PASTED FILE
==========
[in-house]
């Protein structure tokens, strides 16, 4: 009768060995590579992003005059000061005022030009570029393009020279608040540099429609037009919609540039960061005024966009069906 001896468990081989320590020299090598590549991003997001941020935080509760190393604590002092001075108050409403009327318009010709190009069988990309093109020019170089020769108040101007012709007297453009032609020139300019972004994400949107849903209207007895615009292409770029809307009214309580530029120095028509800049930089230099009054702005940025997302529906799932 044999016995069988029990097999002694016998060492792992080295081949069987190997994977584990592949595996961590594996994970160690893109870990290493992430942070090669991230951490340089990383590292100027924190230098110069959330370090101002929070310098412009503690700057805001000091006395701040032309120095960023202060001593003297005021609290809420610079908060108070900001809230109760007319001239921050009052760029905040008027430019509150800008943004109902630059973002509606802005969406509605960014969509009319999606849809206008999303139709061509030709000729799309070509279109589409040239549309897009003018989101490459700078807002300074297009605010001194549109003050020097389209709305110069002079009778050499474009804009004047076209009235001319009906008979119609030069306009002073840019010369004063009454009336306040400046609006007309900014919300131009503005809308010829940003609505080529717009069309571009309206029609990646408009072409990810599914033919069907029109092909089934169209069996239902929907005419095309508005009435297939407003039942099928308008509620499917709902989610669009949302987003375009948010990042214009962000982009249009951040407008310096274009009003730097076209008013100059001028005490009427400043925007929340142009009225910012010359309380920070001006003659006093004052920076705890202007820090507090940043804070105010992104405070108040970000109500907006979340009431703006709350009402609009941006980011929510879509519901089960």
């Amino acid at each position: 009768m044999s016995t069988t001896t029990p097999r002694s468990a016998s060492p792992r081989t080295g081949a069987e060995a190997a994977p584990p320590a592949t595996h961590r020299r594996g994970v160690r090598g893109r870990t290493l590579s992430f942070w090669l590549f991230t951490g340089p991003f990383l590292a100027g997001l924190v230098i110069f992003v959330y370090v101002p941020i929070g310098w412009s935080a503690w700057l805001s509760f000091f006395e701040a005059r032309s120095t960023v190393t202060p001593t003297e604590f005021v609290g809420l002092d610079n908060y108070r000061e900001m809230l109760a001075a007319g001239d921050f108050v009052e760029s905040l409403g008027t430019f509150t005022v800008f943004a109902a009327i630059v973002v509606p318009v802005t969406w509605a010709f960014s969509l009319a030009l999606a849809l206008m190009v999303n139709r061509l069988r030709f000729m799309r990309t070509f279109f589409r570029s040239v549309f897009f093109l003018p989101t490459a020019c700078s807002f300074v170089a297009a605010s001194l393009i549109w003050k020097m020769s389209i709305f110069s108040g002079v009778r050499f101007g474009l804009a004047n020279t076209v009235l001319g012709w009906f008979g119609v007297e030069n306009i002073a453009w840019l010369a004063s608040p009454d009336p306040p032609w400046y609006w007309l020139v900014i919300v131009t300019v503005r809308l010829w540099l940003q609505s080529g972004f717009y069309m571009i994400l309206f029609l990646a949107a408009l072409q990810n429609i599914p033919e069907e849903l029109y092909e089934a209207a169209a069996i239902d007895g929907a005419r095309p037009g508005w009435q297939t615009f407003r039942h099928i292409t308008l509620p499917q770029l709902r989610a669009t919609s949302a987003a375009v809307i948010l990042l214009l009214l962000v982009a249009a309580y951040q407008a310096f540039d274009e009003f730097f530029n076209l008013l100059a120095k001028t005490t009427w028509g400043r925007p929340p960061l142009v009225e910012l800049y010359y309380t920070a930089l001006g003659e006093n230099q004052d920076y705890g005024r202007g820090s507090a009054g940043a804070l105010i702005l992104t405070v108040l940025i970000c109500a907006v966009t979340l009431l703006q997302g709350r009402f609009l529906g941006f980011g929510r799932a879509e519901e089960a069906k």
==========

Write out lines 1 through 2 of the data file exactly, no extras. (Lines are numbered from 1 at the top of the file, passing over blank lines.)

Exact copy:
[in-house]
């Protein structure tokens, strides 16, 4: 009768060995590579992003005059000061005022030009570029393009020279608040540099429609037009919609540039960061005024966009069906 001896468990081989320590020299090598590549991003997001941020935080509760190393604590002092001075108050409403009327318009010709190009069988990309093109020019170089020769108040101007012709007297453009032609020139300019972004994400949107849903209207007895615009292409770029809307009214309580530029120095028509800049930089230099009054702005940025997302529906799932 044999016995069988029990097999002694016998060492792992080295081949069987190997994977584990592949595996961590594996994970160690893109870990290493992430942070090669991230951490340089990383590292100027924190230098110069959330370090101002929070310098412009503690700057805001000091006395701040032309120095960023202060001593003297005021609290809420610079908060108070900001809230109760007319001239921050009052760029905040008027430019509150800008943004109902630059973002509606802005969406509605960014969509009319999606849809206008999303139709061509030709000729799309070509279109589409040239549309897009003018989101490459700078807002300074297009605010001194549109003050020097389209709305110069002079009778050499474009804009004047076209009235001319009906008979119609030069306009002073840019010369004063009454009336306040400046609006007309900014919300131009503005809308010829940003609505080529717009069309571009309206029609990646408009072409990810599914033919069907029109092909089934169209069996239902929907005419095309508005009435297939407003039942099928308008509620499917709902989610669009949302987003375009948010990042214009962000982009249009951040407008310096274009009003730097076209008013100059001028005490009427400043925007929340142009009225910012010359309380920070001006003659006093004052920076705890202007820090507090940043804070105010992104405070108040970000109500907006979340009431703006709350009402609009941006980011929510879509519901089960």